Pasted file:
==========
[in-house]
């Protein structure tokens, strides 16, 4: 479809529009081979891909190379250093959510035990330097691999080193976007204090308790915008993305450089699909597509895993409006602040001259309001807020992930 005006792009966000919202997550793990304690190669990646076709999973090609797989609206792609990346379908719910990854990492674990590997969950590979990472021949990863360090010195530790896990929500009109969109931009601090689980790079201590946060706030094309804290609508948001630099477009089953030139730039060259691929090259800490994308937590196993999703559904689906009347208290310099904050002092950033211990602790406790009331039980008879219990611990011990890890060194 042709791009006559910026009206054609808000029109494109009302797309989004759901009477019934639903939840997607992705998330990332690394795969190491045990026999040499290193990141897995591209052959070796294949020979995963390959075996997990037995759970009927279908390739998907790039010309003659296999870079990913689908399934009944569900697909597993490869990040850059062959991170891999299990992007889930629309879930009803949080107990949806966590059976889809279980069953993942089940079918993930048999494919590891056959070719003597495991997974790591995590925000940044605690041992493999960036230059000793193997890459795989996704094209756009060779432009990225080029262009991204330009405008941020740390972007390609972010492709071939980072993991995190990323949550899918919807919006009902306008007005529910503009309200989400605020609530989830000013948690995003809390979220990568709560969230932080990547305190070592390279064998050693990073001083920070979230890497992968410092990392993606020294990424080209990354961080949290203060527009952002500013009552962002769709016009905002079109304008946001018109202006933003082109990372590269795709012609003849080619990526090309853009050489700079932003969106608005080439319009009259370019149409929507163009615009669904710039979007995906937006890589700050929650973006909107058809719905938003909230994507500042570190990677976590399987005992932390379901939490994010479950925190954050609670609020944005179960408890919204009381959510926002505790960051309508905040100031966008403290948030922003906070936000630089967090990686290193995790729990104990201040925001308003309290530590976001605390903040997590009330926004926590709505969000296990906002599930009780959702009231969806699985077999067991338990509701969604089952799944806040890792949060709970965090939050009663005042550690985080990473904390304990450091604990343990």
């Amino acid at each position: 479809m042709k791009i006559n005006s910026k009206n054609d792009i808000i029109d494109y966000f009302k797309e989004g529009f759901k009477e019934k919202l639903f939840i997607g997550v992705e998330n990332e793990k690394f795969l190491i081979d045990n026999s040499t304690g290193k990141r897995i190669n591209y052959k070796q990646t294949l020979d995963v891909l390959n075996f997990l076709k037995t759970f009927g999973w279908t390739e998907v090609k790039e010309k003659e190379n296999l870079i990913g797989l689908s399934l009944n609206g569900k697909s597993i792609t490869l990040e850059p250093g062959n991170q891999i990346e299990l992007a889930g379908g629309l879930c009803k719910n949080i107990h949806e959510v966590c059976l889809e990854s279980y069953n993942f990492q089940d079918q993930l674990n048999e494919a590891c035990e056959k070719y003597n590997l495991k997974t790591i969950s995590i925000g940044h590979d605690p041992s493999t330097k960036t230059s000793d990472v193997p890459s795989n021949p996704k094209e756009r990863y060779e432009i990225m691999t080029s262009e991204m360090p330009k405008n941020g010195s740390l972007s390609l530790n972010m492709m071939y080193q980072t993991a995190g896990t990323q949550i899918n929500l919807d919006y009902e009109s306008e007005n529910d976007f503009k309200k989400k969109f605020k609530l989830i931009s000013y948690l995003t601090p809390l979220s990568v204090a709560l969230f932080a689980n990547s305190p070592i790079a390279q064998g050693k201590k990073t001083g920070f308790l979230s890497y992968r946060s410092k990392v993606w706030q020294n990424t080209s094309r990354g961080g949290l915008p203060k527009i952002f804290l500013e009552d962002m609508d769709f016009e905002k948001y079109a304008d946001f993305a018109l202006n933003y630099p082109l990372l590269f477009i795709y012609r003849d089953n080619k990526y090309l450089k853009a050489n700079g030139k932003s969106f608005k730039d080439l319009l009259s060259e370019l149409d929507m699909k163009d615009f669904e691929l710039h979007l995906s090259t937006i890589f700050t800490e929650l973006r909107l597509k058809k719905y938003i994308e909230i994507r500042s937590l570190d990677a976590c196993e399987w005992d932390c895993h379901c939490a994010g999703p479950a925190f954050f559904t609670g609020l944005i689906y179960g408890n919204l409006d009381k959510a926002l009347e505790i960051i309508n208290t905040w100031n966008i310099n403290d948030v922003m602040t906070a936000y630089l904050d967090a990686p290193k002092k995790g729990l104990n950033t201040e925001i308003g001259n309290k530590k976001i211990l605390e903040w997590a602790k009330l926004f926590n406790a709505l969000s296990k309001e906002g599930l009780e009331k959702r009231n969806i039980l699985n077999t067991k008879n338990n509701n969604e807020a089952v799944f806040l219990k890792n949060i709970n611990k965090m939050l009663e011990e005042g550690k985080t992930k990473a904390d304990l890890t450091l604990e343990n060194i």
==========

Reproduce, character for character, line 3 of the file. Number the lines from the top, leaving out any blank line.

């Amino acid at each position: 479809m042709k791009i006559n005006s910026k009206n054609d792009i808000i029109d494109y966000f009302k797309e989004g529009f759901k009477e019934k919202l639903f939840i997607g997550v992705e998330n990332e793990k690394f795969l190491i081979d045990n026999s040499t304690g290193k990141r897995i190669n591209y052959k070796q990646t294949l020979d995963v891909l390959n075996f997990l076709k037995t759970f009927g999973w279908t390739e998907v090609k790039e010309k003659e190379n296999l870079i990913g797989l689908s399934l009944n609206g569900k697909s597993i792609t490869l990040e850059p250093g062959n991170q891999i990346e299990l992007a889930g379908g629309l879930c009803k719910n949080i107990h949806e959510v966590c059976l889809e990854s279980y069953n993942f990492q089940d079918q993930l674990n048999e494919a590891c035990e056959k070719y003597n590997l495991k997974t790591i969950s995590i925000g940044h590979d605690p041992s493999t330097k960036t230059s000793d990472v193997p890459s795989n021949p996704k094209e756009r990863y060779e432009i990225m691999t080029s262009e991204m360090p330009k405008n941020g010195s740390l972007s390609l530790n972010m492709m071939y080193q980072t993991a995190g896990t990323q949550i899918n929500l919807d919006y009902e009109s306008e007005n529910d976007f503009k309200k989400k969109f605020k609530l989830i931009s000013y948690l995003t601090p809390l979220s990568v204090a709560l969230f932080a689980n990547s305190p070592i790079a390279q064998g050693k201590k990073t001083g920070f308790l979230s890497y992968r946060s410092k990392v993606w706030q020294n990424t080209s094309r990354g961080g949290l915008p203060k527009i952002f804290l500013e009552d962002m609508d769709f016009e905002k948001y079109a304008d946001f993305a018109l202006n933003y630099p082109l990372l590269f477009i795709y012609r003849d089953n080619k990526y090309l450089k853009a050489n700079g030139k932003s969106f608005k730039d080439l319009l009259s060259e370019l149409d929507m699909k163009d615009f669904e691929l710039h979007l995906s090259t937006i890589f700050t800490e929650l973006r909107l597509k058809k719905y938003i994308e909230i994507r500042s937590l570190d990677a976590c196993e399987w005992d932390c895993h379901c939490a994010g999703p479950a925190f954050f559904t609670g609020l944005i689906y179960g408890n919204l409006d009381k959510a926002l009347e505790i960051i309508n208290t905040w100031n966008i310099n403290d948030v922003m602040t906070a936000y630089l904050d967090a990686p290193k002092k995790g729990l104990n950033t201040e925001i308003g001259n309290k530590k976001i211990l605390e903040w997590a602790k009330l926004f926590n406790a709505l969000s296990k309001e906002g599930l009780e009331k959702r009231n969806i039980l699985n077999t067991k008879n338990n509701n969604e807020a089952v799944f806040l219990k890792n949060i709970n611990k965090m939050l009663e011990e005042g550690k985080t992930k990473a904390d304990l890890t450091l604990e343990n060194i």